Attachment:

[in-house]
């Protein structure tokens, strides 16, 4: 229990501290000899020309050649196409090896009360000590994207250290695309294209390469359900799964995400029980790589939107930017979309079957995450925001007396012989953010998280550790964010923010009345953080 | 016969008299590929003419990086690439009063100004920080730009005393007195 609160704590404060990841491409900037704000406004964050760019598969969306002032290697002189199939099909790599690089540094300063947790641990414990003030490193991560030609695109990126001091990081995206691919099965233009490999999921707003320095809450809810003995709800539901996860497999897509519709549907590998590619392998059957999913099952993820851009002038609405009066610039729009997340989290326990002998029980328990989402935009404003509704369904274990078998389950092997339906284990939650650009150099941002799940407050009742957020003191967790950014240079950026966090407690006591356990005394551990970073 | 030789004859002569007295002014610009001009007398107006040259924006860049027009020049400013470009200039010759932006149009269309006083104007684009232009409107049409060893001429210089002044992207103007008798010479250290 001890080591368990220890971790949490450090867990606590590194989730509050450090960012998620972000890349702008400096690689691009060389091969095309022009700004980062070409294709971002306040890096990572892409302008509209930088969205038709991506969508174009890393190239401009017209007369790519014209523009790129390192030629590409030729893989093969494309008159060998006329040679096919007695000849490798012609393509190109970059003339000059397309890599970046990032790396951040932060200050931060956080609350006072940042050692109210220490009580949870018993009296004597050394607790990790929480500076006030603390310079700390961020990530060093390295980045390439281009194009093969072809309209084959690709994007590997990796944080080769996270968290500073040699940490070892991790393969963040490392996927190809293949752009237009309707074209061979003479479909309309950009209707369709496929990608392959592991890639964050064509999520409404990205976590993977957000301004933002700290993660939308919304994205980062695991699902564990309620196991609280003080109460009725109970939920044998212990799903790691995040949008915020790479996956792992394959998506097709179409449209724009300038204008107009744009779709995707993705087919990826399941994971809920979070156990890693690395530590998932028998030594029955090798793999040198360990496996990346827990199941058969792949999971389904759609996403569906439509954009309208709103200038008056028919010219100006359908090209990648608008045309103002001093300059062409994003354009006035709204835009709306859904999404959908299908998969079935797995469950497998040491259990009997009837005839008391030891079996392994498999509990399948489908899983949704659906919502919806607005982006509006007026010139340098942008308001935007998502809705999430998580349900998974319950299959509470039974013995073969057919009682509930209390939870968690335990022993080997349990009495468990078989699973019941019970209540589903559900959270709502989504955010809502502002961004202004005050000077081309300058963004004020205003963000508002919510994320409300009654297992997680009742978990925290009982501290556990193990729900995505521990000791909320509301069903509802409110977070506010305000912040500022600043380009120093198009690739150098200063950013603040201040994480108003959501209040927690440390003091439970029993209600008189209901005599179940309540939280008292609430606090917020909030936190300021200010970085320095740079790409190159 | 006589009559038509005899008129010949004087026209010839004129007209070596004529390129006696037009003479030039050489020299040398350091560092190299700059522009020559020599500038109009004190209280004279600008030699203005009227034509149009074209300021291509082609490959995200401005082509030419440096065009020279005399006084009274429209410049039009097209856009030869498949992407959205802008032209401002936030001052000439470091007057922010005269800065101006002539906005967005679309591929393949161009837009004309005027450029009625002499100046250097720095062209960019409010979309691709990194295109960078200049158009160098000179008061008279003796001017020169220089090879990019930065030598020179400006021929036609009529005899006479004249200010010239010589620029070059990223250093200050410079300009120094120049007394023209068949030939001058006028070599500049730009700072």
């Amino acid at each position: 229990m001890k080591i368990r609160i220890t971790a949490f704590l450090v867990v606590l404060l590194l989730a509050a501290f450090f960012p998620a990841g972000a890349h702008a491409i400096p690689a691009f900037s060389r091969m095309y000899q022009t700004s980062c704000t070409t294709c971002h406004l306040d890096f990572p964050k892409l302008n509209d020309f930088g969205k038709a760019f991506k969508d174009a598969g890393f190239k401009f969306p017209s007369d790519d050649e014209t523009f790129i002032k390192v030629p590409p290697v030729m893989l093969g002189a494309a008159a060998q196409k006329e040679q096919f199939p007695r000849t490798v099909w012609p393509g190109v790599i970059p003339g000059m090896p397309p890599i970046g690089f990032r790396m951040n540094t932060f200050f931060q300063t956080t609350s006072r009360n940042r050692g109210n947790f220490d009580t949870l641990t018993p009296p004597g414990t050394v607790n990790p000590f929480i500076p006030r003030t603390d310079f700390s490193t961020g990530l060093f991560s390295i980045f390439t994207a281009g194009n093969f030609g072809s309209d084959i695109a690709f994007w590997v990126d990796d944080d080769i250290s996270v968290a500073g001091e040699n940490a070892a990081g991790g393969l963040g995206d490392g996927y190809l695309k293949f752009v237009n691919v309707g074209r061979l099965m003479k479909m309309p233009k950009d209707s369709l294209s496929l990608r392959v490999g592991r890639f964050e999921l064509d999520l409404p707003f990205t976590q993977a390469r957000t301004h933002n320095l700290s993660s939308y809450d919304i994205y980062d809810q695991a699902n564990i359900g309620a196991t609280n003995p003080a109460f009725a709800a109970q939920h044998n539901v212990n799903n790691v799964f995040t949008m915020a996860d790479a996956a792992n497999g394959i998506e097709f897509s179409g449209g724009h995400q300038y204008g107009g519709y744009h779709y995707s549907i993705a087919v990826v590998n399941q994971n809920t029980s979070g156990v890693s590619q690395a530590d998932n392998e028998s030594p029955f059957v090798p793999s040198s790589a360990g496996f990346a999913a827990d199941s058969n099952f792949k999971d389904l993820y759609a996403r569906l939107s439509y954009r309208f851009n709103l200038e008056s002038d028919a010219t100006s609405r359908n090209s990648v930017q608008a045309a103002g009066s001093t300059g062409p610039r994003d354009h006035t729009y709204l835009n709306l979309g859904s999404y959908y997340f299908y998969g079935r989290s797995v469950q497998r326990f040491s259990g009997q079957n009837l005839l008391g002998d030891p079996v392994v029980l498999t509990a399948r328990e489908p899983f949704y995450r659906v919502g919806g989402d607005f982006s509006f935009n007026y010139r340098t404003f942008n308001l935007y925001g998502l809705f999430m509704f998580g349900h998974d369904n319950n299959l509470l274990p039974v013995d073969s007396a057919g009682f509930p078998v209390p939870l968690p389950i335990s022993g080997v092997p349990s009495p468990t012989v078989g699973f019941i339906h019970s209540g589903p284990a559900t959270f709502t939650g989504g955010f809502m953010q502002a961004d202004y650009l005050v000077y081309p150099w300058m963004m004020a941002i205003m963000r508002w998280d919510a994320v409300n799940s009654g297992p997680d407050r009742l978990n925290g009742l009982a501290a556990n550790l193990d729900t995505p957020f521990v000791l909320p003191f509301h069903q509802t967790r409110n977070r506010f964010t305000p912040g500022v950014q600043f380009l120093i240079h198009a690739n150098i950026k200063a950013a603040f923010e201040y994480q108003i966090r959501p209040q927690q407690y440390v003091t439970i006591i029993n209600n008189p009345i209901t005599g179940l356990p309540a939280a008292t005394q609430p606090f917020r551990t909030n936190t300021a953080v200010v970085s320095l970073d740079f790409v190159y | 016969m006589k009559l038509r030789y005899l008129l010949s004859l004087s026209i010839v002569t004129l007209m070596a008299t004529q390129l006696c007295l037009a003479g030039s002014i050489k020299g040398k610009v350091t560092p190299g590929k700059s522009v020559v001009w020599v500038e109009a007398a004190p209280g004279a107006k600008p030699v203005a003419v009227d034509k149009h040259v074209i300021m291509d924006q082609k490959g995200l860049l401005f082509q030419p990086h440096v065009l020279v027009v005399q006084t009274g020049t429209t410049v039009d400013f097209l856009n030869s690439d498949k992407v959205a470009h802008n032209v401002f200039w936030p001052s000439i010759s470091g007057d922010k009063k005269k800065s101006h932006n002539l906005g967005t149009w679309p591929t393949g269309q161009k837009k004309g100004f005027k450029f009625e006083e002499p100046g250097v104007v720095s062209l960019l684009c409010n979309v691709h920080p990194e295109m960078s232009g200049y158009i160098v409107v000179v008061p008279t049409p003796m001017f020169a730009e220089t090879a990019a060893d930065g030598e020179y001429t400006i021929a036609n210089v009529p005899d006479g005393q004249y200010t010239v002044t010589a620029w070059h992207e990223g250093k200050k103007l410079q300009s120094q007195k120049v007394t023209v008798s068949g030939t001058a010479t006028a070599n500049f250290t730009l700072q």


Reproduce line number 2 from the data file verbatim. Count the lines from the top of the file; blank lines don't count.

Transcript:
């Protein structure tokens, strides 16, 4: 229990501290000899020309050649196409090896009360000590994207250290695309294209390469359900799964995400029980790589939107930017979309079957995450925001007396012989953010998280550790964010923010009345953080 | 016969008299590929003419990086690439009063100004920080730009005393007195 609160704590404060990841491409900037704000406004964050760019598969969306002032290697002189199939099909790599690089540094300063947790641990414990003030490193991560030609695109990126001091990081995206691919099965233009490999999921707003320095809450809810003995709800539901996860497999897509519709549907590998590619392998059957999913099952993820851009002038609405009066610039729009997340989290326990002998029980328990989402935009404003509704369904274990078998389950092997339906284990939650650009150099941002799940407050009742957020003191967790950014240079950026966090407690006591356990005394551990970073 | 030789004859002569007295002014610009001009007398107006040259924006860049027009020049400013470009200039010759932006149009269309006083104007684009232009409107049409060893001429210089002044992207103007008798010479250290 001890080591368990220890971790949490450090867990606590590194989730509050450090960012998620972000890349702008400096690689691009060389091969095309022009700004980062070409294709971002306040890096990572892409302008509209930088969205038709991506969508174009890393190239401009017209007369790519014209523009790129390192030629590409030729893989093969494309008159060998006329040679096919007695000849490798012609393509190109970059003339000059397309890599970046990032790396951040932060200050931060956080609350006072940042050692109210220490009580949870018993009296004597050394607790990790929480500076006030603390310079700390961020990530060093390295980045390439281009194009093969072809309209084959690709994007590997990796944080080769996270968290500073040699940490070892991790393969963040490392996927190809293949752009237009309707074209061979003479479909309309950009209707369709496929990608392959592991890639964050064509999520409404990205976590993977957000301004933002700290993660939308919304994205980062695991699902564990309620196991609280003080109460009725109970939920044998212990799903790691995040949008915020790479996956792992394959998506097709179409449209724009300038204008107009744009779709995707993705087919990826399941994971809920979070156990890693690395530590998932028998030594029955090798793999040198360990496996990346827990199941058969792949999971389904759609996403569906439509954009309208709103200038008056028919010219100006359908090209990648608008045309103002001093300059062409994003354009006035709204835009709306859904999404959908299908998969079935797995469950497998040491259990009997009837005839008391030891079996392994498999509990399948489908899983949704659906919502919806607005982006509006007026010139340098942008308001935007998502809705999430998580349900998974319950299959509470039974013995073969057919009682509930209390939870968690335990022993080997349990009495468990078989699973019941019970209540589903559900959270709502989504955010809502502002961004202004005050000077081309300058963004004020205003963000508002919510994320409300009654297992997680009742978990925290009982501290556990193990729900995505521990000791909320509301069903509802409110977070506010305000912040500022600043380009120093198009690739150098200063950013603040201040994480108003959501209040927690440390003091439970029993209600008189209901005599179940309540939280008292609430606090917020909030936190300021200010970085320095740079790409190159 | 006589009559038509005899008129010949004087026209010839004129007209070596004529390129006696037009003479030039050489020299040398350091560092190299700059522009020559020599500038109009004190209280004279600008030699203005009227034509149009074209300021291509082609490959995200401005082509030419440096065009020279005399006084009274429209410049039009097209856009030869498949992407959205802008032209401002936030001052000439470091007057922010005269800065101006002539906005967005679309591929393949161009837009004309005027450029009625002499100046250097720095062209960019409010979309691709990194295109960078200049158009160098000179008061008279003796001017020169220089090879990019930065030598020179400006021929036609009529005899006479004249200010010239010589620029070059990223250093200050410079300009120094120049007394023209068949030939001058006028070599500049730009700072």